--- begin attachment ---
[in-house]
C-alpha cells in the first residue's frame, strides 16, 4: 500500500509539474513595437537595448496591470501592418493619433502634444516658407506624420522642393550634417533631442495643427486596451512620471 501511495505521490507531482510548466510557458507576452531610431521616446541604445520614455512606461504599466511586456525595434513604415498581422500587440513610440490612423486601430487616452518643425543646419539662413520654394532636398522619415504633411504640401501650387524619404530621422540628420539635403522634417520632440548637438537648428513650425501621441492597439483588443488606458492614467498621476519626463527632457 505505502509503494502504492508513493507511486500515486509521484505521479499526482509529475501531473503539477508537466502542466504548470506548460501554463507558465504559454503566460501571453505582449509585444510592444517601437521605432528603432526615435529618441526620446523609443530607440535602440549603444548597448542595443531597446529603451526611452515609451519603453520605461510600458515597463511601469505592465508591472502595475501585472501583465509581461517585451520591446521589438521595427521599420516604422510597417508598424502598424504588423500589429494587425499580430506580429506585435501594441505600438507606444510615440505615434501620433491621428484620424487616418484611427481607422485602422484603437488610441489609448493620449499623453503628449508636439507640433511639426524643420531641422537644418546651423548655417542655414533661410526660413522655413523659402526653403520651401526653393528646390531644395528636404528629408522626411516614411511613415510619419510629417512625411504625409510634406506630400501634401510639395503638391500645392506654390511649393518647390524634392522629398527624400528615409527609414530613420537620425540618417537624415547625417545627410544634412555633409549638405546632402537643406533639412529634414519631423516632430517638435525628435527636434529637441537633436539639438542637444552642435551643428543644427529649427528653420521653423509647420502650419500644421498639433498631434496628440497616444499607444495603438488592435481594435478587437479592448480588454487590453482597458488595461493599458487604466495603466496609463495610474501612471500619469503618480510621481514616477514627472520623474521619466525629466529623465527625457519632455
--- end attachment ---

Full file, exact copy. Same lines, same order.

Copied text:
[in-house]
C-alpha cells in the first residue's frame, strides 16, 4: 500500500509539474513595437537595448496591470501592418493619433502634444516658407506624420522642393550634417533631442495643427486596451512620471 501511495505521490507531482510548466510557458507576452531610431521616446541604445520614455512606461504599466511586456525595434513604415498581422500587440513610440490612423486601430487616452518643425543646419539662413520654394532636398522619415504633411504640401501650387524619404530621422540628420539635403522634417520632440548637438537648428513650425501621441492597439483588443488606458492614467498621476519626463527632457 505505502509503494502504492508513493507511486500515486509521484505521479499526482509529475501531473503539477508537466502542466504548470506548460501554463507558465504559454503566460501571453505582449509585444510592444517601437521605432528603432526615435529618441526620446523609443530607440535602440549603444548597448542595443531597446529603451526611452515609451519603453520605461510600458515597463511601469505592465508591472502595475501585472501583465509581461517585451520591446521589438521595427521599420516604422510597417508598424502598424504588423500589429494587425499580430506580429506585435501594441505600438507606444510615440505615434501620433491621428484620424487616418484611427481607422485602422484603437488610441489609448493620449499623453503628449508636439507640433511639426524643420531641422537644418546651423548655417542655414533661410526660413522655413523659402526653403520651401526653393528646390531644395528636404528629408522626411516614411511613415510619419510629417512625411504625409510634406506630400501634401510639395503638391500645392506654390511649393518647390524634392522629398527624400528615409527609414530613420537620425540618417537624415547625417545627410544634412555633409549638405546632402537643406533639412529634414519631423516632430517638435525628435527636434529637441537633436539639438542637444552642435551643428543644427529649427528653420521653423509647420502650419500644421498639433498631434496628440497616444499607444495603438488592435481594435478587437479592448480588454487590453482597458488595461493599458487604466495603466496609463495610474501612471500619469503618480510621481514616477514627472520623474521619466525629466529623465527625457519632455